Many paratroopers sent wooden shoes home from Holland.
of E company mentions having a pair of wooden shoes in his
book "Fierce Individualists". While in Holland he said they came in handy when
his boots would get wet, he'd wear the wooden shoes until they dried out.
The holes on the instep were used to tie the shoes in a pair. Dutch street
peddlers of the era would string up to 10 pairs of wooden shoes at a time, they
were staggered two abreast and stacked to a height of 5 pairs. At the top the
cord would be looped through a wooden handle fashioned for carrying. The shoe
salesman could then carry a total of 20 pairs,10 in each hand.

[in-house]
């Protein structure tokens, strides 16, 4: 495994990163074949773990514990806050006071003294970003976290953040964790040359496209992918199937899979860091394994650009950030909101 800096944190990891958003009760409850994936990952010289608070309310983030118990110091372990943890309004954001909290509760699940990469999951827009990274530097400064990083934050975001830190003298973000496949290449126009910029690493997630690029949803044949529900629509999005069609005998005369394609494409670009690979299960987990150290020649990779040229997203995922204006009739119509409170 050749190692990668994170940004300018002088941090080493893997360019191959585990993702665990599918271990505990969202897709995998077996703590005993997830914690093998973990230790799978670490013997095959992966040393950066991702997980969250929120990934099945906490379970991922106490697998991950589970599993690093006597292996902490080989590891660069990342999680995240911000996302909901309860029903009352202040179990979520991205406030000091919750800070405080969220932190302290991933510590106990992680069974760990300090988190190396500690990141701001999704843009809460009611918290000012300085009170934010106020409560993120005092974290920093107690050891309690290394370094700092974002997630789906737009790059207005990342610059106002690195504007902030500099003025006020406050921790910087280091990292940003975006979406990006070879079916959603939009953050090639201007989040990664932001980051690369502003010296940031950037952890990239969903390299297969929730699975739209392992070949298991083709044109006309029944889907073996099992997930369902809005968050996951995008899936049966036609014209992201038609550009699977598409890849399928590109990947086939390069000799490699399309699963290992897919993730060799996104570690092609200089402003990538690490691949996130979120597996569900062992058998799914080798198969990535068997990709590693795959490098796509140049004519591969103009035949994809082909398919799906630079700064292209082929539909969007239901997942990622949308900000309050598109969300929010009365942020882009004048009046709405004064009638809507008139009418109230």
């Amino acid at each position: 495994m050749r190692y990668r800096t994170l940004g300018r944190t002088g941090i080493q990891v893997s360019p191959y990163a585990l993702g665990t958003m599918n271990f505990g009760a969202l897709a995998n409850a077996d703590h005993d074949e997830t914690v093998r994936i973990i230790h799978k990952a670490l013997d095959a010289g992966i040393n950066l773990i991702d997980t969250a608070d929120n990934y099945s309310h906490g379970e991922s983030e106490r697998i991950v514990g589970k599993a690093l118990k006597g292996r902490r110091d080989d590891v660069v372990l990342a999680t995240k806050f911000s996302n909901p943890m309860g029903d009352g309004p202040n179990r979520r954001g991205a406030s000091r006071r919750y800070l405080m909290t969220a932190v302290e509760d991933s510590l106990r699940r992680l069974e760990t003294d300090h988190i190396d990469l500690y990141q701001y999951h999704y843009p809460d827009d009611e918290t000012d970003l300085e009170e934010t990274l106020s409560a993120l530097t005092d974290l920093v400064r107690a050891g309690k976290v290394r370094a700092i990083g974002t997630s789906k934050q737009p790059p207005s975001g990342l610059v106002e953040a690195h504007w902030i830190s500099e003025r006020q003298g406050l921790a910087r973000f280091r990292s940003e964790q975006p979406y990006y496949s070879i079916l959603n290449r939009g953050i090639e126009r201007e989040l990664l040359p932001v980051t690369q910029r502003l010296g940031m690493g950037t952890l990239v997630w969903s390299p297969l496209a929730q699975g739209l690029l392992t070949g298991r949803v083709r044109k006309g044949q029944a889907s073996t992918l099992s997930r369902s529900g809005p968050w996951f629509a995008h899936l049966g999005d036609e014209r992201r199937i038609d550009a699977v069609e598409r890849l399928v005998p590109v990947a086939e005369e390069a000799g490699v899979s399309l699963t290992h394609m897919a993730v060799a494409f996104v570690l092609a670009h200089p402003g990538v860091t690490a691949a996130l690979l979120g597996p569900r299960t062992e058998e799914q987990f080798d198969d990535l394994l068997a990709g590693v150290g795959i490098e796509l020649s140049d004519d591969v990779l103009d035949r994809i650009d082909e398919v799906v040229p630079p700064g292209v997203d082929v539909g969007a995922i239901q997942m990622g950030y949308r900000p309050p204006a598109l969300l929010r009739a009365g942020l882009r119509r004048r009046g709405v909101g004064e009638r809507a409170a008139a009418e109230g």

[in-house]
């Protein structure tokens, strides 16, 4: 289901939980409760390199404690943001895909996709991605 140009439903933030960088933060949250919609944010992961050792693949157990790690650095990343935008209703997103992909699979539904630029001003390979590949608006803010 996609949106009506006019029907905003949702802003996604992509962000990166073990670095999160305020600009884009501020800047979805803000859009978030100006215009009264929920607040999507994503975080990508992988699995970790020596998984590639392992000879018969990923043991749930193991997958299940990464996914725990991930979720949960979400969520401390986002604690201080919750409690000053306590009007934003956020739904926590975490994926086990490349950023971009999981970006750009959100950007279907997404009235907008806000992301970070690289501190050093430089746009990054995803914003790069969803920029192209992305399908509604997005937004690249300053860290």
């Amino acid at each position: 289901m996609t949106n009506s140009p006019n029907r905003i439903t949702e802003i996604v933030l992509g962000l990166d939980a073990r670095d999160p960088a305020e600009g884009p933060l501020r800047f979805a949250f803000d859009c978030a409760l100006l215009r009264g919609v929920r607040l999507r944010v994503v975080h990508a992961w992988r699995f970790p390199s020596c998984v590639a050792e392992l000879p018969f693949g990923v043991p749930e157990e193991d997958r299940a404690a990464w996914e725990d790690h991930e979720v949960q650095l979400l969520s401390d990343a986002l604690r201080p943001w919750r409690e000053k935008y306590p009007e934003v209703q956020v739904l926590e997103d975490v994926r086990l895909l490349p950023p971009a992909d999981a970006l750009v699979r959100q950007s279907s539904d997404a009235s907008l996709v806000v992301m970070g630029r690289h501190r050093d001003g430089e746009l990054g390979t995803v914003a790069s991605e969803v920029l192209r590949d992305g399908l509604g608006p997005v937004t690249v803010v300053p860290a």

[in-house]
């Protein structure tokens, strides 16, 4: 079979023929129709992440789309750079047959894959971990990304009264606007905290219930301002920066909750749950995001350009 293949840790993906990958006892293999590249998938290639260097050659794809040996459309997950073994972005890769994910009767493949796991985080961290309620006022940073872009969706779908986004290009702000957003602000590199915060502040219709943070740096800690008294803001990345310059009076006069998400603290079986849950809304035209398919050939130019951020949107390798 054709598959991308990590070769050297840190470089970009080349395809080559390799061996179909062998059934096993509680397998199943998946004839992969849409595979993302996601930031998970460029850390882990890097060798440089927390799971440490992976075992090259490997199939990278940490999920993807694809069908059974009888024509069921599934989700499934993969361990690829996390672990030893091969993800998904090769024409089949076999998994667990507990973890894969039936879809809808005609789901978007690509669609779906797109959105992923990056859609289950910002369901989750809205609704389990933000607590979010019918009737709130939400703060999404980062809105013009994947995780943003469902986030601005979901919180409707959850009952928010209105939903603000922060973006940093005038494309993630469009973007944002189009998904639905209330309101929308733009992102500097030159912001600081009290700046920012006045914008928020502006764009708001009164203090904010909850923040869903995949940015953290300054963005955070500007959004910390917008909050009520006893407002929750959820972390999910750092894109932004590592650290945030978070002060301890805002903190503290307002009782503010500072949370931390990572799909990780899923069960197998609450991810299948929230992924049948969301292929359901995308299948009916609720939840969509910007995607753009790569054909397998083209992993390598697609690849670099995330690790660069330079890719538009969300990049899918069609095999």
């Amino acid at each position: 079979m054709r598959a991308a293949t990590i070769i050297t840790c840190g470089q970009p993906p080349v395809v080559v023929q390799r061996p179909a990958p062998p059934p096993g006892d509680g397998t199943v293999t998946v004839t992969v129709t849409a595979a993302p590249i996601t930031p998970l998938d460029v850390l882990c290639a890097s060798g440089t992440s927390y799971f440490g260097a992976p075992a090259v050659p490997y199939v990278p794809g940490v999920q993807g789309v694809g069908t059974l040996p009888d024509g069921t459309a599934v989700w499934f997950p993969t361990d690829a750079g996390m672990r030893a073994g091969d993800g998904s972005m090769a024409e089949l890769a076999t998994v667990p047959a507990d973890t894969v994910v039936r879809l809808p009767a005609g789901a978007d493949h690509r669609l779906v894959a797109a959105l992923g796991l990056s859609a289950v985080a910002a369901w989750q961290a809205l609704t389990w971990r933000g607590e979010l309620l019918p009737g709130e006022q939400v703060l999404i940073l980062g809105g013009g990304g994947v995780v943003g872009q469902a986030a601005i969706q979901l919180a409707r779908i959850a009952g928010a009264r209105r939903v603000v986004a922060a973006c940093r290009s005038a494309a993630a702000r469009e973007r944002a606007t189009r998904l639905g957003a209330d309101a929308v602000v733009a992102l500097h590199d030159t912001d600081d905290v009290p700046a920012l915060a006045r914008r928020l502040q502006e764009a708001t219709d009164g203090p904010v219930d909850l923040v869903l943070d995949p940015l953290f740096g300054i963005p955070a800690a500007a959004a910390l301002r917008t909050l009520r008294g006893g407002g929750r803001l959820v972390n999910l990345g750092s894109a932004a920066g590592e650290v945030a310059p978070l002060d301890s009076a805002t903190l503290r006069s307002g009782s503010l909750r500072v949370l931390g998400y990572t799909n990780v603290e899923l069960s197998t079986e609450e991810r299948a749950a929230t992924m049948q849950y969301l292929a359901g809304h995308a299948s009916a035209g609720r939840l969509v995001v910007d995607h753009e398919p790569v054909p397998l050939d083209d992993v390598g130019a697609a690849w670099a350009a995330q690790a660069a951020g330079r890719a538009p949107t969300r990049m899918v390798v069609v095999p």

See example in last photo.
They could be mailed home by writing the address on the bottom of the shoe. The
ship to address on the sole is worn from several generations of children and grand-
children taking them for a walk. I too, took them for a spin around the house as a child.
They belonged to my father Francis X. Schweikert.
The bottom of the wooden shoes read;
F. X. Schweikert ASN 42001910
Co "G" 505 Prcht. Inf.
A.P.O. 469 c/o Postmaster
New York, N.Y.
68 Birchwood - Dr.
New Jersey, U.S.A.
The shoe peddler is facing you. The left hand has a string of 5 pairs, the right 6
pairs. The top pair of each string is turned upside down to prevnt rain and debris
from entering the shoes.